The police didn’t just take Nichols word for it. They had to look into his claim before a decision could be arrived at. They did and the facts were proved. This one alone is a slam dunk Harry.

                            Crossingham was unequivocally stated that he’d known her for 16 months as a prostitute.

                            This wasn’t Mayfair or Belgravia where the accusation of prostitution would have been a shock/horror issue. Prostitution was rife in Whitechapel as you know Harry and so claiming that someone indulged in Prostitution was no more shocking than being called a pickpocket. Crossingham wouldn’t therefore have been using it to blacken her name. In deed it might be asked why he would want to raise the suggestion that he allowed prostitution on the premises.

                            The attempted ‘defence’ of how she’d intended to earn her doss money at 2.30am if not from prostitution is pretty desperate I’m afraid.

                            Mary Nichols engaged in prostitution. This is as near to a proven fact as we can get. Anyone judging this evidence reasonably would say that it’s been proven easily beyond all reasonable doubt.

                            Then when you have people like friends of these women who clearly wanted to respect their memories mentioning or blatantly implying prostitution it simply has to be a case of fingers in the ears and a hand over the eyes to deny it. There really can be no doubt about this Harry. It’s proven beyond any reasonable level of doubt. I even think that this is being too cautious. They engaged in prostitution…end of story.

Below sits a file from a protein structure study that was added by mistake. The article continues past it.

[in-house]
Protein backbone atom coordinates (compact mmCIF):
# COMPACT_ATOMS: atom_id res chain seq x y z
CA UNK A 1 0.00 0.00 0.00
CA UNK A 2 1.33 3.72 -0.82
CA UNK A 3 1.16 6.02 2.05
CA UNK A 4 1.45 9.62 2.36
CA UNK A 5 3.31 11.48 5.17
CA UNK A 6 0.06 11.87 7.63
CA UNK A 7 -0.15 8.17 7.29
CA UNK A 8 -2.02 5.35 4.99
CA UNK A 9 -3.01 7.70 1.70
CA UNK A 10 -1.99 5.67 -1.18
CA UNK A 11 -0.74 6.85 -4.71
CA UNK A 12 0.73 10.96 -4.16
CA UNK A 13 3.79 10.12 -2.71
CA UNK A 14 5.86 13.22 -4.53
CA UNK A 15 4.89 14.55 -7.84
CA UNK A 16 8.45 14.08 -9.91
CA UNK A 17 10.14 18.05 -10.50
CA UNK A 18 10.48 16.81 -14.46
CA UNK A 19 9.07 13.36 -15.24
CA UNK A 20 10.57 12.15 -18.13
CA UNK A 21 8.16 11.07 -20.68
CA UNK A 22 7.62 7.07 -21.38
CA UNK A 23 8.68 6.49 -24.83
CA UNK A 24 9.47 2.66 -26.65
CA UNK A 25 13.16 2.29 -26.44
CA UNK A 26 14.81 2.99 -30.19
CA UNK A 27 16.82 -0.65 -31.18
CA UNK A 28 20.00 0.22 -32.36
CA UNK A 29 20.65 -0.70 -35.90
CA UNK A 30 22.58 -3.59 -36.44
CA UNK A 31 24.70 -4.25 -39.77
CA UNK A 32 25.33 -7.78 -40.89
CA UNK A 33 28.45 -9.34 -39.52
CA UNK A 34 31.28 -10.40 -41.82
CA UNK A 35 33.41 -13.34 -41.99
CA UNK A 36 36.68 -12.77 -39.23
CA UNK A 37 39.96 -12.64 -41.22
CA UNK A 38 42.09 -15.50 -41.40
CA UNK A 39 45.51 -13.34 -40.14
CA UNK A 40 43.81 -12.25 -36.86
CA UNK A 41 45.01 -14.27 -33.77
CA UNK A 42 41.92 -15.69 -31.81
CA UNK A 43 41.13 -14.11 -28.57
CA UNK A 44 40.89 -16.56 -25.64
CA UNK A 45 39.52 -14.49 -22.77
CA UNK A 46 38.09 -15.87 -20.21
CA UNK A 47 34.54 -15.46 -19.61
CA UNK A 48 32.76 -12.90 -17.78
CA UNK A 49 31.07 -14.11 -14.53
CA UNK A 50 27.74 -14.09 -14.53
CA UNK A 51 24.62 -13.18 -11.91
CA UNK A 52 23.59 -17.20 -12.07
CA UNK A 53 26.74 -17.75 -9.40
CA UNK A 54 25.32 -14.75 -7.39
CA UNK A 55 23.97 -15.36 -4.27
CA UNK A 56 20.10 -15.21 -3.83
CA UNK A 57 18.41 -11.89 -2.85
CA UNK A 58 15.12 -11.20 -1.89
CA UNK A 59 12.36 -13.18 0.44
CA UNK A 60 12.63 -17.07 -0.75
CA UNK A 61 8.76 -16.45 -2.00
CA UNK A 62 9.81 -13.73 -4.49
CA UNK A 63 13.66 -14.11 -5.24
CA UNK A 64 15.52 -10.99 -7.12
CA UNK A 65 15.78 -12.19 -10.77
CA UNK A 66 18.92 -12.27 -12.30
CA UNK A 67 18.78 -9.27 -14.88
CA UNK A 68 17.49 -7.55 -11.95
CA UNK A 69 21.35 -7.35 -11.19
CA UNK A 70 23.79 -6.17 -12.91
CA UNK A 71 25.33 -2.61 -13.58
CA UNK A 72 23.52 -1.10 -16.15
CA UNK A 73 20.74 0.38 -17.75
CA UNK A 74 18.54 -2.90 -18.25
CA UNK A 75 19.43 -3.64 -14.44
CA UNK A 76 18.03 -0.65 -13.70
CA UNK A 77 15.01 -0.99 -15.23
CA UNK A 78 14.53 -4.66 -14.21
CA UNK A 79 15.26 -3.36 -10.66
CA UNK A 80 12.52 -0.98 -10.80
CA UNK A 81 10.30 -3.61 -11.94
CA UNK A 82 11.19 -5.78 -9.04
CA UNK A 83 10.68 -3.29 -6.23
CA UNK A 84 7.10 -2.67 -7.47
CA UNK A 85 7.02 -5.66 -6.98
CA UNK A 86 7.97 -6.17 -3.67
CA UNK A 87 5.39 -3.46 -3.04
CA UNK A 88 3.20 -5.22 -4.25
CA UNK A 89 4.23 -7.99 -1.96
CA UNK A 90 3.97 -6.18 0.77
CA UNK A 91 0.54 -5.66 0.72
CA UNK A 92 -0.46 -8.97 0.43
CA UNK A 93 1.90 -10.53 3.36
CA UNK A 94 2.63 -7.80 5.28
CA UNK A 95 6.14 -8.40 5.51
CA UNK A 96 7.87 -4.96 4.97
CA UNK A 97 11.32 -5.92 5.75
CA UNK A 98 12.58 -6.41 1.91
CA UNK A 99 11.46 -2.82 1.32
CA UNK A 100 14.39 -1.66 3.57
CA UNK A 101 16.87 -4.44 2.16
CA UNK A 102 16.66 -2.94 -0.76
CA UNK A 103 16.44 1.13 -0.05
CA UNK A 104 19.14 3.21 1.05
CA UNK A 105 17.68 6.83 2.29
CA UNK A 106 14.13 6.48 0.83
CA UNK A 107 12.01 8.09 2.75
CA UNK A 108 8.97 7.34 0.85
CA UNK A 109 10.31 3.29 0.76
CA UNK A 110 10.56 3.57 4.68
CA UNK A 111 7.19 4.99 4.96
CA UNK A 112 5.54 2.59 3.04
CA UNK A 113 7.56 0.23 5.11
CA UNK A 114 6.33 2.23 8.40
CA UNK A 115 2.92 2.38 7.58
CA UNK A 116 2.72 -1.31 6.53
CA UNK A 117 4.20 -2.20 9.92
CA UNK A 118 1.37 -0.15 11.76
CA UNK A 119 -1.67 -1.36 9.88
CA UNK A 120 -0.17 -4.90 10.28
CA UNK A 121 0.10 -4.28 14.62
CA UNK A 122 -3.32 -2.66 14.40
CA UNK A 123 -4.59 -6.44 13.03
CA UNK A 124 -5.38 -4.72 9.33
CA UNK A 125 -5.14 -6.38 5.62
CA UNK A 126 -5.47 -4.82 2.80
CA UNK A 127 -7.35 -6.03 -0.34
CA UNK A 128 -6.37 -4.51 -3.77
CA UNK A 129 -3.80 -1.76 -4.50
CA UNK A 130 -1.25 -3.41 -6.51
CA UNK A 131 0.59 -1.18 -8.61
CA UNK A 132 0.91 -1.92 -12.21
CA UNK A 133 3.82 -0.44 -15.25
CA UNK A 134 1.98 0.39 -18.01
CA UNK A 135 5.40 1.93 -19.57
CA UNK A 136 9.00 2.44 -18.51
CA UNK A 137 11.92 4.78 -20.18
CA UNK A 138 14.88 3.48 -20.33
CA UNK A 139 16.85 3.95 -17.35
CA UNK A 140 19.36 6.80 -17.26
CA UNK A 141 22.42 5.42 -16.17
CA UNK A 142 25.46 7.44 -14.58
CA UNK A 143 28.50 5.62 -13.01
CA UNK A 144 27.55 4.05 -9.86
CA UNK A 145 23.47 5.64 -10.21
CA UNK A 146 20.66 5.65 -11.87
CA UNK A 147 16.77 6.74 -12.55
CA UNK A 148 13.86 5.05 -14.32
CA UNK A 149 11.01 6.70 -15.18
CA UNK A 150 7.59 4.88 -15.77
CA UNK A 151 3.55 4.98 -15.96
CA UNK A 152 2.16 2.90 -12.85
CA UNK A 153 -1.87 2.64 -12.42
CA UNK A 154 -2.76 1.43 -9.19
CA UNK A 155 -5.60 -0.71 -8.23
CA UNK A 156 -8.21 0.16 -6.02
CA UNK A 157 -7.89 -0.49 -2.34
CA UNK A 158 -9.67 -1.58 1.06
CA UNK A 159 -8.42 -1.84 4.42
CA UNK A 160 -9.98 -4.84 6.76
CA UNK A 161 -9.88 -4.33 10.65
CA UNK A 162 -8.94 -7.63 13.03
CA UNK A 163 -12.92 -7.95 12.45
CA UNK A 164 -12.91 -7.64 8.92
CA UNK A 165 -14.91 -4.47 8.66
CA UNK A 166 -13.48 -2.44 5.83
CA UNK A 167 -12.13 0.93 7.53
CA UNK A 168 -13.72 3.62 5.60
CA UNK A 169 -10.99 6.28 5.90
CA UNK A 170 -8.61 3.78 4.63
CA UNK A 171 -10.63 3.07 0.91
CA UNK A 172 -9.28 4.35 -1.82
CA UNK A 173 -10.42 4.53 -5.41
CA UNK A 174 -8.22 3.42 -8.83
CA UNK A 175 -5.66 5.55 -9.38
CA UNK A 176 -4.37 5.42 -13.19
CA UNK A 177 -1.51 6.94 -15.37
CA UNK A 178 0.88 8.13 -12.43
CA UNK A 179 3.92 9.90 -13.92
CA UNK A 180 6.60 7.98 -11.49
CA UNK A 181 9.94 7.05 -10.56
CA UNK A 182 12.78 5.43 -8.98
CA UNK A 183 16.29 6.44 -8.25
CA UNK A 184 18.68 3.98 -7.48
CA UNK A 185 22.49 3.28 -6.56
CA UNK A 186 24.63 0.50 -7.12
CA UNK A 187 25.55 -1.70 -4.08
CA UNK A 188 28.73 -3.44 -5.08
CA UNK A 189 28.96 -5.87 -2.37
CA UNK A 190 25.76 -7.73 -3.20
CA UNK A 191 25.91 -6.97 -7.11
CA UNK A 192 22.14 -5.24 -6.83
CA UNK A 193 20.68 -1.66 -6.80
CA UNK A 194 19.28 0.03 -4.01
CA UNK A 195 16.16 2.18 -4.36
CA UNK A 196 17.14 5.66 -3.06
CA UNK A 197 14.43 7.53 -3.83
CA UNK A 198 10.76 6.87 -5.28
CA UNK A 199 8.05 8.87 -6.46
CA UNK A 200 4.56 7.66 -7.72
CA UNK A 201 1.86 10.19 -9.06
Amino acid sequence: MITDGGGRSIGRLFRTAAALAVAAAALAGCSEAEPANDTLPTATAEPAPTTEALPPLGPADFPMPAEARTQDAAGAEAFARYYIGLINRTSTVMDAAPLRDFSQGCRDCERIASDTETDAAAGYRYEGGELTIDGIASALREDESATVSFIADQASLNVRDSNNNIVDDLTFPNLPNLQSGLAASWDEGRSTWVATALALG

The call for more evidence is pointless Harry. A hypothetical for you:

                            We read of a Whitechapel man that Inspector Smith said “he was a violent bugger; always spoiling for a fight.” Then we had his ex-wife saying “every time he came back from the pub he used to knock me about.” Then his best friend said “he was a good bloke who’d do anyone a good turn. Ok, he had a bit of a temper and could get a bit tasty after a few pints.”

                            We have no official documents about the above. No police or court statements. Do we say that we shouldn’t label this bloke as a violent man or do we say that the events points to him certainly being inclined to violence?

                            I think that we all know the answer to that one Harry.
                            Regards

                            Sir Herlock Sholmes



                            “Conspiracy theorists, she knew, were paranoid by definition, and usually with good reason – they were indeed being watched, largely because they were standing on an upturned bucket, haranguing the sheeple about their wingnut delusions.”

                            “If you argue with a madman, it is extremely probable that you will get the worst of it; for in many ways his mind moves all the quicker for not being delayed by the things that go with good judgment.”

                            Comment


                            • Originally posted by harry View Post
                              I know of no police statement,that collectively or singly, states the police were familier or knew the victims prior to their death.So how then could the police state with conviction the victims were or had been prostitutes.All the police had was information given by friends,relations,or aquaintances.